Software Engineer, Consultant, Speaker & Technical Trainer

Tag: logging

How to create a Logging Dashboard with Kibana

In this tutorial, I’ll show you how to create a dashboard for your application’s structured logs in Kibana.

This is a follow-up to this article, which covers how to instrument your Go application \w structured logging for use by Kibana (in this tutorial).

We’ll use Kibana v7.6 but any version you’re using should work. It’s just that your UI might look a bit different & you’ll have to adjust.

Let’s jump straight in! We’ll stick to simple panels, which suite most of the use-cases you’d need.

The Starting Point

First, make sure you have docker and docker-compose installed.

For docker, follow the installation instructions for your platform here.
For docker-compose, follow the installation instructions here.

Afterwards, download this exercise’s repository on the kibana-dashboard-tutorial branch:

git clone --branch kibana-dashboard-tutorial https://github.com/preslavmihaylov/tutorials

What you already have is a Go application, which randomly produces logs for endpoints /payments/execute, /payments/list, /payments/authhold.

Starting from here, you will build a dashboard for effectively monitoring & analysing incoming traffic.

In the following section, I will walk you through how to achieve this step by step.

The Walkthrough

Boot up all containers

Invoke this command to bring up all containers:

docker-compose up

For all following steps, make sure you never execute docker-compose down.

That command will not only stop all containers but delete them as well.

If you’re seeing some issues with booting up elasticsearch, here is a reference to some common issues & how to handle them:

elasticsearch exit code 78
elasticsearch exit code 137

Setup your application’s baseline saved search

Go to http://localhost:5601/app/kibana#/home and open the Discover tab.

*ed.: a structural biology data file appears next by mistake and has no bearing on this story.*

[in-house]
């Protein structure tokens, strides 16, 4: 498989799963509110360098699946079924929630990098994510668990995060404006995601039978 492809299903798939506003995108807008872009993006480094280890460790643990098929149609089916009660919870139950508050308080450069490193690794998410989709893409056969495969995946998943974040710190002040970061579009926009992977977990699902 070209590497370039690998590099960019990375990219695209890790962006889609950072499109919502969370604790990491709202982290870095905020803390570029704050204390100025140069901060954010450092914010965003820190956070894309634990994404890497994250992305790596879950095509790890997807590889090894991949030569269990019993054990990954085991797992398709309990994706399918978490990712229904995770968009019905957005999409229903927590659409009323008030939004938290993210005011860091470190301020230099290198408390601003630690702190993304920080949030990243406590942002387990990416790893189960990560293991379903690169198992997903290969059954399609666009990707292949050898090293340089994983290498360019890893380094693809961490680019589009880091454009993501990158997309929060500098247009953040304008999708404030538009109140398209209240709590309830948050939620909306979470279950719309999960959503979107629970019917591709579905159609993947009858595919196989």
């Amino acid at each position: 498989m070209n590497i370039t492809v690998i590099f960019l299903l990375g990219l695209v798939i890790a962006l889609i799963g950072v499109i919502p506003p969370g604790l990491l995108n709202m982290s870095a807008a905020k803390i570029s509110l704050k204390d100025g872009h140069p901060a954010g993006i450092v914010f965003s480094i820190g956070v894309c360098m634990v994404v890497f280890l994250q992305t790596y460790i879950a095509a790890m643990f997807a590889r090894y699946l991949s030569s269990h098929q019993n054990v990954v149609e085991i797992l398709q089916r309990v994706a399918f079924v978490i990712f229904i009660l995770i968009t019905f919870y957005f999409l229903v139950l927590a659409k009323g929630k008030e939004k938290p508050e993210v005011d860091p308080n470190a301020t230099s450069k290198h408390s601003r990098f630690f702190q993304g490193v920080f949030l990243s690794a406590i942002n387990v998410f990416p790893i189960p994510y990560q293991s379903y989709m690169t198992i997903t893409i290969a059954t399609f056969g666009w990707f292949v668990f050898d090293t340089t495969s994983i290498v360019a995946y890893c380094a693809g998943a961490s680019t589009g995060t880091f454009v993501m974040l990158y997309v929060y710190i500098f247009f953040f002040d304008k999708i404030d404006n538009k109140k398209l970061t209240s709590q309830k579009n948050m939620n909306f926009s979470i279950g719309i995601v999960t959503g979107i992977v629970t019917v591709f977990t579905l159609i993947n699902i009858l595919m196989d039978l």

First, expand the tab names in the bottom-left as they are unfamiliar at first:

the expand button

Then, find the Discover tab in the top-left:

Click discover in the Kibana dashboard

Set the index pattern if you haven’t already:

Create index pattern

On the next step, choose @timestamp as a time filter:

Configure index pattern settings

Open the Discover tab again. This is what the initial view should look like:

The discover tab

Currently, kibana shows all log lines from our application without any filtered fields. We can exclude all fields we don’t need:

Exclude unneeded fields

Next, select only the fields which make sense for our application.

Those are endpoint, method, countryISO2, userID, paymentMethod, userType, error, msg.

For each of them, click Add to add them to the selected fields in the visualised log:

Filtering the fields you need

In the end, this is what your Selected fields should be:

The final selected fields

If you did these steps properly, this is an example of what your logs should look like:

Discover tab after filtering

We will use this saved search as a baseline view for our dashboard. 

Click Save at the top-left to later reuse this view for our dashboard:

Saving your current view

This is one of the most useful views as it allows one to inspect the details of the events which happen in your application.

Setting up your initial Kibana dashboard

Open the Dashboard tab to create your first dashboard:

Your initial Kibana dashboard

Follow the instructions on-screen:

Creating your first dashboard message

After this, you should see an empty dashboard which doesn’t show anything:

Initial view of the empty Kibana dashboard

Click the Add button at the top-left to add a new visualisation:

Add a new element

You should see the name of the saved search you created in the previous step. Choose that:

Select a panel to add to

Next, resize it as you see fit and you should see the first panel in your dashboard:

Adding the saved search

This view is great for inspecting the details of all requests & using it for additional filtering on a given property. 

However, we will need to add some more visualisations to be able to see aggregations of the data in our dashboard.